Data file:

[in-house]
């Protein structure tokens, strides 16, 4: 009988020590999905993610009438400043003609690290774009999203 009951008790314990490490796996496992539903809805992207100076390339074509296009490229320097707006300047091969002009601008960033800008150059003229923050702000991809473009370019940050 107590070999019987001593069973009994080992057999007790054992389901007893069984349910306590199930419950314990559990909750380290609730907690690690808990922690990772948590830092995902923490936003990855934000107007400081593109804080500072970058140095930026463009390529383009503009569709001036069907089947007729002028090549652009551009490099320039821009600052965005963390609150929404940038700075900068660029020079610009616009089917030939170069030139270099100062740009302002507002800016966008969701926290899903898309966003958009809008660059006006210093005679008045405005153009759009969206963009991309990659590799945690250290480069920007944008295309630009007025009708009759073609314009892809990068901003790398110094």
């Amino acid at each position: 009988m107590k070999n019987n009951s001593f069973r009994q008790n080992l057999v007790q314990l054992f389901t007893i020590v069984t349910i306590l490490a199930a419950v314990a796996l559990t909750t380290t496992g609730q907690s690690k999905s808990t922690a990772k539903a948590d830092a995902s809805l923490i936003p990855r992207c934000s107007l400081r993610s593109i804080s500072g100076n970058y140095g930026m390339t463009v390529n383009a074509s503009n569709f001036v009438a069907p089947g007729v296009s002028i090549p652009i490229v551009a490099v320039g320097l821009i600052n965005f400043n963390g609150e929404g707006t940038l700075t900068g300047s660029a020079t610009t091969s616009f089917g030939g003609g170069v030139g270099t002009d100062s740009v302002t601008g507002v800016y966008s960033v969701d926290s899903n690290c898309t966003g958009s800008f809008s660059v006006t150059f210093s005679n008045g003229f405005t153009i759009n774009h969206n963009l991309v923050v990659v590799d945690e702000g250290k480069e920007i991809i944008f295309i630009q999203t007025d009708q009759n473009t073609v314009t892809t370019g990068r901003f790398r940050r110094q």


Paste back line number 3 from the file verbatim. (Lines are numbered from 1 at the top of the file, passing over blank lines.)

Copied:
């Amino acid at each position: 009988m107590k070999n019987n009951s001593f069973r009994q008790n080992l057999v007790q314990l054992f389901t007893i020590v069984t349910i306590l490490a199930a419950v314990a796996l559990t909750t380290t496992g609730q907690s690690k999905s808990t922690a990772k539903a948590d830092a995902s809805l923490i936003p990855r992207c934000s107007l400081r993610s593109i804080s500072g100076n970058y140095g930026m390339t463009v390529n383009a074509s503009n569709f001036v009438a069907p089947g007729v296009s002028i090549p652009i490229v551009a490099v320039g320097l821009i600052n965005f400043n963390g609150e929404g707006t940038l700075t900068g300047s660029a020079t610009t091969s616009f089917g030939g003609g170069v030139g270099t002009d100062s740009v302002t601008g507002v800016y966008s960033v969701d926290s899903n690290c898309t966003g958009s800008f809008s660059v006006t150059f210093s005679n008045g003229f405005t153009i759009n774009h969206n963009l991309v923050v990659v590799d945690e702000g250290k480069e920007i991809i944008f295309i630009q999203t007025d009708q009759n473009t073609v314009t892809t370019g990068r901003f790398r940050r110094q």